Assembling the SilverStone Sugo SG05

For how smitten I was with Cooler Master's inexpensive Elite 120 Advanced, it had a couple of kinks that made it less enjoyable to assemble than SilverStone's Sugo SG05 is. Having to provide space for an ATX power supply and a full 5.25" optical drive bay meant cutting into some of the case's internal space, and the drive cage wound up actually being detrimental to the design in some ways. The SG05 is a remarkably clean design and was very easy to assemble, especially for a case of its diminutive size.

Installing the motherboard was for the most part very easy; standoffs come built into the tray, although it's nigh impossible to screw the board in on one corner without removing the power supply. You'll have to remove the bracing bar from the PSU along with the drive caddies, but you would've needed to remove at least the caddies anyways. Call me lazy, but I actually just left the corner of the board floating and still found it plenty secure. More responsible users may be inclined to remove the PSU to completely mount the board. There's a healthy amount of space around the board to connect power cables and headers, as well.

Honestly, the worst part of assembling our system in the SG05 was the optical drive and 2.5" drive caddy. Getting the screws into the 2.5" drive required a bit of dexterity, while the slimline optical drive's tiny, tiny screws made installing it a nightmare. I'm not a particularly steady person in the first place, and these are the kinds of screws a housecat will swallow without a second thought. Part of that is just the nature of the screws used to mount slimline drives and I'm not sure how much SilverStone could've done to make this process easier. As for the 3.5" drive bay, I actually eschewed that entirely. That cage is removable, and I found that when assembling the SG05 the copious amount of cabling stemming from the PSU made it exceedingly difficult to install.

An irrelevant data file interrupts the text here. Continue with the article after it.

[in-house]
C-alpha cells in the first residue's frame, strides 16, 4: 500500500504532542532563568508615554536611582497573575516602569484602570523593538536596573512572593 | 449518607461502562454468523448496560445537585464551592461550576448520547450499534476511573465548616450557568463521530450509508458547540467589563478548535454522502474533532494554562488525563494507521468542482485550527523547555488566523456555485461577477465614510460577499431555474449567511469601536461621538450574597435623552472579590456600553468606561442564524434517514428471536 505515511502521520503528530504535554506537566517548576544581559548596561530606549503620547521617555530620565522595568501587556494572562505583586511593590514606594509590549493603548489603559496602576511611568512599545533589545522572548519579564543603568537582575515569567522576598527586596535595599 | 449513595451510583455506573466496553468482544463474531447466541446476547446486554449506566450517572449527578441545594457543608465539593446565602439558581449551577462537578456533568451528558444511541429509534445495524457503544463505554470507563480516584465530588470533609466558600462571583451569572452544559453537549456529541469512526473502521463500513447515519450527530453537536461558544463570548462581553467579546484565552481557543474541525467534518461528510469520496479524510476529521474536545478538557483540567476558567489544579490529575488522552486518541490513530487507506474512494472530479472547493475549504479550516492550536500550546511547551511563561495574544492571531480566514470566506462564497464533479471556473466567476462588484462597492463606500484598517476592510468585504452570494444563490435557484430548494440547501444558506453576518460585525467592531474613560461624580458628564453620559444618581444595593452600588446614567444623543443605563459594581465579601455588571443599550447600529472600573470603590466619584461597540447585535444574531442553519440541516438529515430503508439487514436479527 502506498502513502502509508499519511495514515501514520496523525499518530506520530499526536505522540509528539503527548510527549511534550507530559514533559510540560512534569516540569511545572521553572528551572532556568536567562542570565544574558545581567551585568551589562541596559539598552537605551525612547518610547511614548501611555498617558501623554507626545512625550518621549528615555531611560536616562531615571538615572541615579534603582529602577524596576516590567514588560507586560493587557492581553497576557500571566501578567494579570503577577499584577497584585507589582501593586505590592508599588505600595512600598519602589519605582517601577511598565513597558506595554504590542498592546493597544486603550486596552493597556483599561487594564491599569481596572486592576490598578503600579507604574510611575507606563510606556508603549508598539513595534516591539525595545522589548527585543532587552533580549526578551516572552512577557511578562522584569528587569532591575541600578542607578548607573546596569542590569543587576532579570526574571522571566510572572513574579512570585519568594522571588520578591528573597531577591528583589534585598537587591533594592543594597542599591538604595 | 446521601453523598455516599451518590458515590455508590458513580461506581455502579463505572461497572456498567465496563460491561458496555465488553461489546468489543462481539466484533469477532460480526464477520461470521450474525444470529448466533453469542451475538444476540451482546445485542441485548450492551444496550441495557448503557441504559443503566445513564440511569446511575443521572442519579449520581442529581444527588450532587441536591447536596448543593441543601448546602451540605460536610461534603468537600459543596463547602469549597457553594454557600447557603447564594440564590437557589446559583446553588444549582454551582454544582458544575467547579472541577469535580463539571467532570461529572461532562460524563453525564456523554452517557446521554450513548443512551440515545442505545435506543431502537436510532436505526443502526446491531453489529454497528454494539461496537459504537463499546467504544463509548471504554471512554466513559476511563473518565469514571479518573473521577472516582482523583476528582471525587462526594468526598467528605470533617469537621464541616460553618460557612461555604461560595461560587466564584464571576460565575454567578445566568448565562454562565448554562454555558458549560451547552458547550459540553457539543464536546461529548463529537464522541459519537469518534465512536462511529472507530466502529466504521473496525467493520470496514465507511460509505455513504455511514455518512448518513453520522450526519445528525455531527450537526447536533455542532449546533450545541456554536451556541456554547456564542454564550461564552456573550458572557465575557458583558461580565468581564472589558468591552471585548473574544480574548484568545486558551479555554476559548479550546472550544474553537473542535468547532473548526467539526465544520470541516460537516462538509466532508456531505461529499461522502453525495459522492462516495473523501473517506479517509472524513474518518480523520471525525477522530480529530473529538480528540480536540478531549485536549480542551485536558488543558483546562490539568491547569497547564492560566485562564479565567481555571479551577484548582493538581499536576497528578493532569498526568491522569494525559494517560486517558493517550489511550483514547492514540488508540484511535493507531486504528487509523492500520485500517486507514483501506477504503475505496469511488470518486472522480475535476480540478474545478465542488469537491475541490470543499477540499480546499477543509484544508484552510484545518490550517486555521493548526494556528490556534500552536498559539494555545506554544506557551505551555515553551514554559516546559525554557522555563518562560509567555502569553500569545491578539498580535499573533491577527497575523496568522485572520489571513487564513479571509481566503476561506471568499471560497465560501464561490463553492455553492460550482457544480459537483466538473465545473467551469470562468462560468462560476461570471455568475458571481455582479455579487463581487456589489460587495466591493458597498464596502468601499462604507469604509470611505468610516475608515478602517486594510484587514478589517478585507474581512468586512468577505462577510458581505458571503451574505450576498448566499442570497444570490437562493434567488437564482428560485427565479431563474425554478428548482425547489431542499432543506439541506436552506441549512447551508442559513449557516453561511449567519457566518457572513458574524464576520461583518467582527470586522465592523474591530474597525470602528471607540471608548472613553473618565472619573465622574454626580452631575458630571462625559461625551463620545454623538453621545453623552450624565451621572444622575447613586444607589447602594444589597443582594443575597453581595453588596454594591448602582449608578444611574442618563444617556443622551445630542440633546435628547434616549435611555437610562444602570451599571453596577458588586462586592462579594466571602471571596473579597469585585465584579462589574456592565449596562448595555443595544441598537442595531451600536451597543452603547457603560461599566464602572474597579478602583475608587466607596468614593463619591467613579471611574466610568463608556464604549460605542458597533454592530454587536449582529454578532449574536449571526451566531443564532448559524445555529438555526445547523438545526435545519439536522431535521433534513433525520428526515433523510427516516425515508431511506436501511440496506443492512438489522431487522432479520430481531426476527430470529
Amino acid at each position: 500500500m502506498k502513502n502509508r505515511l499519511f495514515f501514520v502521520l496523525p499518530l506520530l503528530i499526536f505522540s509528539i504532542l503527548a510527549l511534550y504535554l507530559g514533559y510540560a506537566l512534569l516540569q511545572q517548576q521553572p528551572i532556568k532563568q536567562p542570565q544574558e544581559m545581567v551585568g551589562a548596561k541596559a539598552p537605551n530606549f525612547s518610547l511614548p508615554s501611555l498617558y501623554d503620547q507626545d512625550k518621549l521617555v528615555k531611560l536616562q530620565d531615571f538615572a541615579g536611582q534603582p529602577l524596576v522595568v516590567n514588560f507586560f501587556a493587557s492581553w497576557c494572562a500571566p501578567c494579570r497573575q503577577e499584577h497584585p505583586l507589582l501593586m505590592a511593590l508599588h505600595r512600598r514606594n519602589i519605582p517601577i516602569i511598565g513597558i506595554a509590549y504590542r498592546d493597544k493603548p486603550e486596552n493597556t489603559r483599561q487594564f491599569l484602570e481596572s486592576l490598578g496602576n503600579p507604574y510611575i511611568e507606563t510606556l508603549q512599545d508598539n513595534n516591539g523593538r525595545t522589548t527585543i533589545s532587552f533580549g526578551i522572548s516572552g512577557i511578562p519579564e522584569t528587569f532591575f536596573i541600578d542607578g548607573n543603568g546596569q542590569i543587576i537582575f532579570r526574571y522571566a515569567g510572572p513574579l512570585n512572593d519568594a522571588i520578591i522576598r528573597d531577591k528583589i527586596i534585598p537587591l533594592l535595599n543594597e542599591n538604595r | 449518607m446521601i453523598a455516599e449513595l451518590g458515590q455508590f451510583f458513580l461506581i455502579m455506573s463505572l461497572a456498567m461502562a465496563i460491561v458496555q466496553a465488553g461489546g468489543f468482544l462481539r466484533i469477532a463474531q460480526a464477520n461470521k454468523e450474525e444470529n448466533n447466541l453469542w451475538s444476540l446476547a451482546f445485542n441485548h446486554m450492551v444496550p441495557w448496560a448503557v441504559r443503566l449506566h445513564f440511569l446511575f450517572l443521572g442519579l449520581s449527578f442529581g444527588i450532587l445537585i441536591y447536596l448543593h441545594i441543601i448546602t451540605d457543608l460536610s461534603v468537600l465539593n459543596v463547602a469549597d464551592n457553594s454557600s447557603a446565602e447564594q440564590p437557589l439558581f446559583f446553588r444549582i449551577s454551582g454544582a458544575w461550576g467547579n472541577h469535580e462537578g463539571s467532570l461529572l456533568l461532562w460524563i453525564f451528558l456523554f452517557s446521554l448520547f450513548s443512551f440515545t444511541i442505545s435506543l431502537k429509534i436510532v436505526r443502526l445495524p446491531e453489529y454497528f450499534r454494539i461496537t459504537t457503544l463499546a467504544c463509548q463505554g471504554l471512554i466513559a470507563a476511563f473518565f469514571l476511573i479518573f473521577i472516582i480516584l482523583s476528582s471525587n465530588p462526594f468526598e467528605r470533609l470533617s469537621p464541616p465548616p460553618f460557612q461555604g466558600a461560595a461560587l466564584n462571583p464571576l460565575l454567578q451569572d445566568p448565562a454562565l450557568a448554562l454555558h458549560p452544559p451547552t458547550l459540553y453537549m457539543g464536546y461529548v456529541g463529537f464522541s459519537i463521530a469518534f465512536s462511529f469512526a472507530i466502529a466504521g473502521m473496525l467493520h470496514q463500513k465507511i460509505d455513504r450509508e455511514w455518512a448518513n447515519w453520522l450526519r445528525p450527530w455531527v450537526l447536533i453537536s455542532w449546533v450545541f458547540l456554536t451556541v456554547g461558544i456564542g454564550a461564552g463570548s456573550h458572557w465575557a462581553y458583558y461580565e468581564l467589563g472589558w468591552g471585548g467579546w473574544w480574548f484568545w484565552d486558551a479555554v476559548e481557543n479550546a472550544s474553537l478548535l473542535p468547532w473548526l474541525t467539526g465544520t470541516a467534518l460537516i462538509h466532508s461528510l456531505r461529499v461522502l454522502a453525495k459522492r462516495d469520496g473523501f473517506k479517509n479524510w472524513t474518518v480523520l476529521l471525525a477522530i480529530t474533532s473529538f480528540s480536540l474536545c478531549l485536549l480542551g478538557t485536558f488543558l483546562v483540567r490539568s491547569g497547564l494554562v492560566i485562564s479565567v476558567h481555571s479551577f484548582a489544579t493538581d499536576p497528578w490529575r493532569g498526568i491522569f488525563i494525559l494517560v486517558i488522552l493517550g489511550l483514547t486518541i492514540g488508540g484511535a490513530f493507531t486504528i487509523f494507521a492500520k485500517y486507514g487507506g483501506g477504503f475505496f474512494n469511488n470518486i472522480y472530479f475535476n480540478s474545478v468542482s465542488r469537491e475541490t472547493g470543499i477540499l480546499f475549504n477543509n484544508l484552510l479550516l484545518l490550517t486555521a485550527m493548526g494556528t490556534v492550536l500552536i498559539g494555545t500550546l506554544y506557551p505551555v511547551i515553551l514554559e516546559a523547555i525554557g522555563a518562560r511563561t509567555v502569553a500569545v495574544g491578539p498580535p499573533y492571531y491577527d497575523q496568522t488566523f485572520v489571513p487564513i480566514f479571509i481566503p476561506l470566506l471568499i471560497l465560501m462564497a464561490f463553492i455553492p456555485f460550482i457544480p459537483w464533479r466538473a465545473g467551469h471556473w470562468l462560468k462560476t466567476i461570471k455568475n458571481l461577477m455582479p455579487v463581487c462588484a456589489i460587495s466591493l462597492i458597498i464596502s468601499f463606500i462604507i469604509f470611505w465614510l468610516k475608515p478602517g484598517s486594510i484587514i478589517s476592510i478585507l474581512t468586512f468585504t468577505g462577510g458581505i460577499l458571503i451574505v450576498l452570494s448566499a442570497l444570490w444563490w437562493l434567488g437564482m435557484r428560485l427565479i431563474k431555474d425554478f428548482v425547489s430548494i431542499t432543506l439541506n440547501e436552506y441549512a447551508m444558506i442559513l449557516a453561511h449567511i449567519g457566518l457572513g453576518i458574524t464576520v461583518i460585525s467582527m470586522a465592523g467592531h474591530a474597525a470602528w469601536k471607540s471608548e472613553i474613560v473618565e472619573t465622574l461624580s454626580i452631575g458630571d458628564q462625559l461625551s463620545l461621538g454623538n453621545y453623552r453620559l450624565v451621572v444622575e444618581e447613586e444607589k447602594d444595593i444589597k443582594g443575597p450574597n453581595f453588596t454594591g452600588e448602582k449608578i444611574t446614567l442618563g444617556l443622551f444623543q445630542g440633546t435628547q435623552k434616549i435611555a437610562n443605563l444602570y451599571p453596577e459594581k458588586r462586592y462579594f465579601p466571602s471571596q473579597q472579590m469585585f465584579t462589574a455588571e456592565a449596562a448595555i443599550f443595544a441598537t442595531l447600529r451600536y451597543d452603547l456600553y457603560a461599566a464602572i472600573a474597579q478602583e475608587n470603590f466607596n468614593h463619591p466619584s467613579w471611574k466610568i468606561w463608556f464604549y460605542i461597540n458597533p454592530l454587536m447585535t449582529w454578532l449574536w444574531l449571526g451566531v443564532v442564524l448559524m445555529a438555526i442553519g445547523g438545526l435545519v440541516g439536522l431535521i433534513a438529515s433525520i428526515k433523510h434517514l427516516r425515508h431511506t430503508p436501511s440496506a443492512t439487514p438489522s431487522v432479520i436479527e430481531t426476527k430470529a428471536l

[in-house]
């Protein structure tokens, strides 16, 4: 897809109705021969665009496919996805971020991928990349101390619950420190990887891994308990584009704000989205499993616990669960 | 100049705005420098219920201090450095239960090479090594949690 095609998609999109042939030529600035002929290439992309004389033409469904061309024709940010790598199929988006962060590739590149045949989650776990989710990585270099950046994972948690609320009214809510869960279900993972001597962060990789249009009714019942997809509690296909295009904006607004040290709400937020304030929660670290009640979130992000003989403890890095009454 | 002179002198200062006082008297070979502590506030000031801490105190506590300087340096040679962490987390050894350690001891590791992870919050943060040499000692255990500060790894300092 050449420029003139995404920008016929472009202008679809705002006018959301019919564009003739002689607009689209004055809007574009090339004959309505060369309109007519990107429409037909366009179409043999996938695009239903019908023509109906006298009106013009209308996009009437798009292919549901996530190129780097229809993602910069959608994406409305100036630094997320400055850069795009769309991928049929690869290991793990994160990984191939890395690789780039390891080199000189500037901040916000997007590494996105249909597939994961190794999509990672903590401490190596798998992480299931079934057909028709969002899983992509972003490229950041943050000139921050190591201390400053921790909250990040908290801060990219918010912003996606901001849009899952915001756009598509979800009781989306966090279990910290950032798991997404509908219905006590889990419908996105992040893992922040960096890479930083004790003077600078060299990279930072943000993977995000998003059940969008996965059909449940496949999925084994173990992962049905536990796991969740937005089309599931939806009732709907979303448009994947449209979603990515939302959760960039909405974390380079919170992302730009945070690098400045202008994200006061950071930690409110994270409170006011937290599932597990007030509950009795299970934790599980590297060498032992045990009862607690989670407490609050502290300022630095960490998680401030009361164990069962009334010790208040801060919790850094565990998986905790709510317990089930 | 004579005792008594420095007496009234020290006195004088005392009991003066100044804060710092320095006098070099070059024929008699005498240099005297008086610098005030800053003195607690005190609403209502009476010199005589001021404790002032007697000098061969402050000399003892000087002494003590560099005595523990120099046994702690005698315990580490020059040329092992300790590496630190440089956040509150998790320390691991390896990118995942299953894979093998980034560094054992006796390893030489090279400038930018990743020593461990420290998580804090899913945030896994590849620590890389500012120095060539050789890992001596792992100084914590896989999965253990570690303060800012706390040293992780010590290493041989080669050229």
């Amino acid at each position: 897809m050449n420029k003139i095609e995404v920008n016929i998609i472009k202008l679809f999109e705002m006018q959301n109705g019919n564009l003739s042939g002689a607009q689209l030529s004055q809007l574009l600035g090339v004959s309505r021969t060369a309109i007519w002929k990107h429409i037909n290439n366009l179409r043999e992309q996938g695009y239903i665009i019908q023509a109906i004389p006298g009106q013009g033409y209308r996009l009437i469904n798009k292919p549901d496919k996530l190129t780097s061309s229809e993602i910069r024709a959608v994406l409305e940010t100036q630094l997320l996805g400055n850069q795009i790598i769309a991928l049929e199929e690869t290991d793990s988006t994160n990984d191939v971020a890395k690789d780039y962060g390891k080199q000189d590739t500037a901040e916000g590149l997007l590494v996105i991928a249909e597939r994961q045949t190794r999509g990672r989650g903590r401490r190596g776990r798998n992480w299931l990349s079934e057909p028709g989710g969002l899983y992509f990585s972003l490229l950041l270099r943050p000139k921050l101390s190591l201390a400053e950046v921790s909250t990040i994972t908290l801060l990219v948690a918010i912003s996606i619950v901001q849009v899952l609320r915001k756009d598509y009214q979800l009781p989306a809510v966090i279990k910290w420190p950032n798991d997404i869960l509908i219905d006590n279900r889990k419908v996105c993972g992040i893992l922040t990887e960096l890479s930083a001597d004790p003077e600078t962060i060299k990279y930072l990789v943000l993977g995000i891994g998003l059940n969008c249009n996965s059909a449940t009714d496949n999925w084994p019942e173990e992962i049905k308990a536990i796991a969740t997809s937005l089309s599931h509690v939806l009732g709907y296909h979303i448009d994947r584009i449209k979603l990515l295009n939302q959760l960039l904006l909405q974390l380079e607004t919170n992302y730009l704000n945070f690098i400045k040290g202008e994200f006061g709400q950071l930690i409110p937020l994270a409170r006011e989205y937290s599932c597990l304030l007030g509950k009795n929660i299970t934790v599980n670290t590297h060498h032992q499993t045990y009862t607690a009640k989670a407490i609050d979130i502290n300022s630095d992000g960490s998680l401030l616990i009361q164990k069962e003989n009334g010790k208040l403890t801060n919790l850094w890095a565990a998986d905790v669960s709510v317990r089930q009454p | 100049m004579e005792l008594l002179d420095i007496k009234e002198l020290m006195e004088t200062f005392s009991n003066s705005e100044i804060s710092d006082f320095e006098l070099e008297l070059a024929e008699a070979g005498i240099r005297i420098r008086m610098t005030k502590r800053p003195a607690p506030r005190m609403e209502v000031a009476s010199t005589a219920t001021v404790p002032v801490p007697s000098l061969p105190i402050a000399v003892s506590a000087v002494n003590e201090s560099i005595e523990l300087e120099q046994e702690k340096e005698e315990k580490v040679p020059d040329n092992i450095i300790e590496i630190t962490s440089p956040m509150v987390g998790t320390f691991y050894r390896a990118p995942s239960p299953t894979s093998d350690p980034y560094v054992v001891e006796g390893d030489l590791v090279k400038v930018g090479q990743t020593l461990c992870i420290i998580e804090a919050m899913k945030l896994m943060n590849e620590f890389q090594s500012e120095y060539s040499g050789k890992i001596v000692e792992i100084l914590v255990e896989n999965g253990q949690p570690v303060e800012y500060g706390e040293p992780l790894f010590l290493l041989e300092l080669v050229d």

The drive bays seem to be where SilverStone decided to make their sacrifices in the name of getting the SG05 as small as it is. If you're determined enough you can jimmy the 3.5" drive cage in, but as you can see in the image above, the cable spaghetti nature of building in a small enclosure makes it pretty difficult. You'll also have to remove the front fascia (there are six plastic snaps you can bend up) to pop out the bay shield.

When you install an expansion card in the SG05, you're also going to be deciding just how far you're willing to push the limits of the enclosure. The ASUS GeForce GTX 560 Ti we use for testing our bigger cases did indeed fit in the SG05 (and we had to test with it, naturally), but that card is 10.2" long and it was really as big as you can get away with; I had to angle and tilt to fit it inside. Keep in mind that certain shorter card designs may have the PCIe power leads facing the back of the card instead of the top, too, so you'll want to account for that when calculating clearance.

Mushing all the cabling down and getting the shell back on the SG05 wasn't too difficult, but the tremendous amount of ventilation means that any lights inside the case are probably going to be visible. The memory kit we use for testing has LEDs on it and those LEDs are very easy to see while the system is running, along with the LEDs on the motherboard itself. Enterprising builders will have no trouble making the SG05 glow.

In and Around the SilverStone Sugo SG05 Testing Methodology
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  • Grok42 - Sunday, August 19, 2012 - link

    I'm building a new mITX system this month to be my primary workstation/game rig. So far this case seems to be my case despite it not having very well ventilated drive bays. Anyone have alternate suggestions?